To understand China, says Megan Walsh, turn to its literature

The Subplot. By Megan Walsh. Columbia Global Reports; 133 pages; $16 and £11.99

S OME SENSITIVE subjects, such as the Tiananmen crackdown of 1989, have always been off-limits for Chinese authors. But between the 1980s and early 2010s, Chinese novelists such as Mo Yan and Yan Lianke were able to portray the enormities of Maoism as experienced by ordinary people. That freedom has shrivelled since Xi Jinping took power in 2012: amid intensifying authoritarianism, Megan Walsh notes in “The Subplot”, the number of cultural figures imprisoned for “subverting state power” or “picking quarrels” is “the highest in the world”.

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Nevertheless, argues Ms Walsh in her wonderful, pacy tour of contemporary Chinese literature, the Communist Party’s control over creative writing has to some extent been challenged by growing commercialisation and the advent of internet publishing. The result is a literary landscape teeming with corruption exposés, homoerotic fantasy, poignant migrant-worker poetry, time-travelling entrepreneurs and desolately radical science fiction. Together these form “a confusing and intricate tapestry that offers a beguiling impression of Chinese society itself”.

The book opens with a survey of traditional print publishing in recent decades. A generation of authors born in the 1950s and 1960s reflected deeply on the bewildering transformations of post-war China. The stories of Mr Mo and Mr Yan stand out for evoking a sense of tragic dislocation between Maoist political puritanism and the cut-throat commercialism of the past 40 years. Ms Walsh moves on to the pack of urban writers who came of age in the literary market economy of the early 21st century—authors such as Han Han and Guo Jingming, who became publishing sensations with their tales of rebellious teens and vapid fashionistas.

The rise of internet literature, she shows, has now dismantled the monopoly on forging reputations and tastes that traditional publishing once held. These days there are over 461m Chinese readers of online writing, with more than 24m fiction titles to choose from. Outlandish trash is the main genre. Addiction to tales of toxic masculinity and chick-lit romances is fuelled by extravagant serialisations: one work has reached 8.33m characters and 998 chapters, and is still growing.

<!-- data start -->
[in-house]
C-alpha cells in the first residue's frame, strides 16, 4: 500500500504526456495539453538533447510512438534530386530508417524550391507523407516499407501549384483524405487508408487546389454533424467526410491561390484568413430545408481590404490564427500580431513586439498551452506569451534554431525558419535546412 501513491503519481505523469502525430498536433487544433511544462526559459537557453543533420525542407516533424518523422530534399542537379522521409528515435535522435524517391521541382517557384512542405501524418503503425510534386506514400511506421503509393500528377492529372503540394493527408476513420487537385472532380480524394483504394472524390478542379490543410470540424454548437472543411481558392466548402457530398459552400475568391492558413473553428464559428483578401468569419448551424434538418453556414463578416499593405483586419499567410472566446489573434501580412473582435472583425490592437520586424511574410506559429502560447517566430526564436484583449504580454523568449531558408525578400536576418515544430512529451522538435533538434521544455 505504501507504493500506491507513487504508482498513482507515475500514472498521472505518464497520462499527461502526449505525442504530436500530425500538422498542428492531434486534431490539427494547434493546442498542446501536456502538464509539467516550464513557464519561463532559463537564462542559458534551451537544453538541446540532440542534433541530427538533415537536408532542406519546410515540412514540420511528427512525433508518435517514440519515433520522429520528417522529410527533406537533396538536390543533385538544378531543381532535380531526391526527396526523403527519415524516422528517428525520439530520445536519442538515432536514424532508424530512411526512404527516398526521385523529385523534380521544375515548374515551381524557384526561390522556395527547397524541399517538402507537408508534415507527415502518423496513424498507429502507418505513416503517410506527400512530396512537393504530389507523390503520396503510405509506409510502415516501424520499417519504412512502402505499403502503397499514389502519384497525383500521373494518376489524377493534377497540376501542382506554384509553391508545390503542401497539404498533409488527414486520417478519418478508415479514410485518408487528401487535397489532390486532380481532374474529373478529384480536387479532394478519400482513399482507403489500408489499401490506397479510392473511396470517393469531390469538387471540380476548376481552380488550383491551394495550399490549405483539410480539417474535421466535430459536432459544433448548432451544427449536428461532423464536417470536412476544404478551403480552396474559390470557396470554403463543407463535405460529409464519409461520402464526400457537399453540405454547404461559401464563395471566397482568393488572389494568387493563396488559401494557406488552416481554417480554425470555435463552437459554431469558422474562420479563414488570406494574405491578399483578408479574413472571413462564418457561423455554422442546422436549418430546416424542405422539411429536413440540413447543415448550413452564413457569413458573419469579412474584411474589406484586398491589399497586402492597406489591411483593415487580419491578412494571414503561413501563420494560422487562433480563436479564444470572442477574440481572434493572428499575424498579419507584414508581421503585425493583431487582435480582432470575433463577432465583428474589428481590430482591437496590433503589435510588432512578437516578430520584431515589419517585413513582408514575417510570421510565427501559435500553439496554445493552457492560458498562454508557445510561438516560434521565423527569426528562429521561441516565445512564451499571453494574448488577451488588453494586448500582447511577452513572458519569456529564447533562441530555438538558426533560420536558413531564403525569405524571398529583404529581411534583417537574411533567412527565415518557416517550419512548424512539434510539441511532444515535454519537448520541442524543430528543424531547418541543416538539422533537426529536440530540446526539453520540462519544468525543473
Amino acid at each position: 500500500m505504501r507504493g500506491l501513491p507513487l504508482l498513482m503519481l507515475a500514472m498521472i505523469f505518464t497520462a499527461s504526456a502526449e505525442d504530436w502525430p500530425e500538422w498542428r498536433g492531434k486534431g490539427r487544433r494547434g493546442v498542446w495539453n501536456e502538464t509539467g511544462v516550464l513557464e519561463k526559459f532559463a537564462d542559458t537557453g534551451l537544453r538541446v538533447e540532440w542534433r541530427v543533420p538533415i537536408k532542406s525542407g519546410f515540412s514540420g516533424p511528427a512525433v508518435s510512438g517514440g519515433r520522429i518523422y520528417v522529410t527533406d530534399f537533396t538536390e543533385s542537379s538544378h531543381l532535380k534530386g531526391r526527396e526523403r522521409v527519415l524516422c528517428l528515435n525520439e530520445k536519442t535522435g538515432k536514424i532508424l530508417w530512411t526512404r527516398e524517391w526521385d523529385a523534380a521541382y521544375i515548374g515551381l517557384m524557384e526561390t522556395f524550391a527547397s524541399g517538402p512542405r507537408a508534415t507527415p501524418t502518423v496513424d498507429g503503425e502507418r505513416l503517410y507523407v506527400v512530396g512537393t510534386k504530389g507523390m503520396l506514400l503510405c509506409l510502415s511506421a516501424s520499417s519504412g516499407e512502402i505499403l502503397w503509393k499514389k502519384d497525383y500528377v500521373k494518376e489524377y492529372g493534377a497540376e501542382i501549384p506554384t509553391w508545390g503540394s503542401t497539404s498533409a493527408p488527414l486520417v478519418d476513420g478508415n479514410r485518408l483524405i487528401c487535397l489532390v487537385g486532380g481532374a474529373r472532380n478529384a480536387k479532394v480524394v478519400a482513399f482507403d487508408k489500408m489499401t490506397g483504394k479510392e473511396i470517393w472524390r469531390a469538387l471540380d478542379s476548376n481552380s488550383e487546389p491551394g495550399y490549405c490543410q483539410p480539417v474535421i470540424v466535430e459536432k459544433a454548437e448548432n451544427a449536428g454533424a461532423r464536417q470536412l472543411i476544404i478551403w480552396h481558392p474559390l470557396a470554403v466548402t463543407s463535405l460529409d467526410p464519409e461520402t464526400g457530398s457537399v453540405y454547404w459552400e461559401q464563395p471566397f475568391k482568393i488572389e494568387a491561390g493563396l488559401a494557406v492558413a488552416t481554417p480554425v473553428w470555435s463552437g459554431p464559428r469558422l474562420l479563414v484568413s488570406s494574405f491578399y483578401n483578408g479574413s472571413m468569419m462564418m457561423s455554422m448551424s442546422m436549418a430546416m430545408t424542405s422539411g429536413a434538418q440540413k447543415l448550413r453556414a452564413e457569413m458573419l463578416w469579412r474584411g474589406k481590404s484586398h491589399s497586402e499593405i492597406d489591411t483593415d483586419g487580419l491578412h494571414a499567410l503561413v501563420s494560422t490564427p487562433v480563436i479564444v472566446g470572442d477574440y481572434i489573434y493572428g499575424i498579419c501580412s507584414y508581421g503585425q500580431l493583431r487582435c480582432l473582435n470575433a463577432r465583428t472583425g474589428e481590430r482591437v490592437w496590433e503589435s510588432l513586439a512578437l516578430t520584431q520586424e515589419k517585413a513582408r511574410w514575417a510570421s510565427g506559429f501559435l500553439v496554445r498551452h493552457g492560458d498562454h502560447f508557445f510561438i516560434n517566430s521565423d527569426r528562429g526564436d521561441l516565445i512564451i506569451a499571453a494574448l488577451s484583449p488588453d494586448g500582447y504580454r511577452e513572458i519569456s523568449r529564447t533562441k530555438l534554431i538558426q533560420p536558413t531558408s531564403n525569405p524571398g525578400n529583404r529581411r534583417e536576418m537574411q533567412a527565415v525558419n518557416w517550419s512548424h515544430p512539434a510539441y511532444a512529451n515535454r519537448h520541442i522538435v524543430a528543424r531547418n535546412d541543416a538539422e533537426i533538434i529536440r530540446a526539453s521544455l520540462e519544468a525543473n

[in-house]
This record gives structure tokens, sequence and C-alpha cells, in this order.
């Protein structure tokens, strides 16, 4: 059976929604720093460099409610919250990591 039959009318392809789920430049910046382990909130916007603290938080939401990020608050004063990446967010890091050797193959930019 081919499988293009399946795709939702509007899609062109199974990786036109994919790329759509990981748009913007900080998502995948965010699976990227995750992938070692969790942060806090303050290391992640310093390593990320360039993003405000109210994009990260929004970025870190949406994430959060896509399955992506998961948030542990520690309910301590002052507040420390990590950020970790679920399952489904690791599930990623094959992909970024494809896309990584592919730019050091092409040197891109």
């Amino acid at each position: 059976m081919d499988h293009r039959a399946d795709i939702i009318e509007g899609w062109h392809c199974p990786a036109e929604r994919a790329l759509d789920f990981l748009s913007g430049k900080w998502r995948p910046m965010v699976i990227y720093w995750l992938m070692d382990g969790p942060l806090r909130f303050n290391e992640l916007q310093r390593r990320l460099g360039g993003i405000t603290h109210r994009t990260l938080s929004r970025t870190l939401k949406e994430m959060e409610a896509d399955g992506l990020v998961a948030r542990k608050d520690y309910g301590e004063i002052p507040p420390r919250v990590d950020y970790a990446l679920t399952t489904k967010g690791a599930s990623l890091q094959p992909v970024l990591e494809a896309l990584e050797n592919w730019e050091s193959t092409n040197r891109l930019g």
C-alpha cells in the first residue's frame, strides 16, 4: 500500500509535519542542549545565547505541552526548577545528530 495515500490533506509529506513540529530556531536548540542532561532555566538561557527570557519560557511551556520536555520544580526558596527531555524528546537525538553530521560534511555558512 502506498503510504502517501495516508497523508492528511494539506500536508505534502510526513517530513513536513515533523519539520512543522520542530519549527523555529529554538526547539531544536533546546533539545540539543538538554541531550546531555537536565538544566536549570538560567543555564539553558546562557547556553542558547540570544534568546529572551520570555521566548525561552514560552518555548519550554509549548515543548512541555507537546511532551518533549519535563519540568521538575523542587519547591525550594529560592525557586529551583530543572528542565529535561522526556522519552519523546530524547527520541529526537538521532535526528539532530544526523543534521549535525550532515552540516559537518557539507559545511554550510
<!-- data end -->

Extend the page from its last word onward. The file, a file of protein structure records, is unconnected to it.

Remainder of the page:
Chinese internet fiction hooks audiences by incentivising them to vote, comment and create their own content, such as fan fiction and illustrations; Ms Walsh describes enthusiasts as “prosumers” (both producers and consumers) rather than readers. Internet fiction is written too hastily to count as serious literature, top writers churning out as many as 30,000 words a day. All the same, it provides the fantasy worlds to which hundreds of millions of Chinese people regularly escape—mythological and imperial pasts, the underworld, the zombie apocalypse.

A gripping chapter of “The Subplot” maps out the imaginary elements of Chinese science fiction—the genre in which Chinese writers, above all Liu Cixin, have enjoyed most success overseas. Boosted by the pandemic, intrusive technology has come to seem all-pervasive in China; internet censorship and granular high-tech surveillance are now routine. Stories by writers such as Nian Yu and Han Song explore the dystopian implications of the “monsters that rampant new technologies have thoughtlessly created”, as Ms Walsh puts it. Mr Han, for instance, depicts the transformation of human minds and bodies into “another outdated piece of hardware in need of an upgrade”.

The book makes a powerful case for Anglophone readers who want to understand China to look past the headlines and turn to literature. The country’s creative writers navigate both encroaching censorship and relentless commercial pressures. Yet in fantastical, satirical and provocative ways, their work vibrantly reimagines China’s past, present and future. ■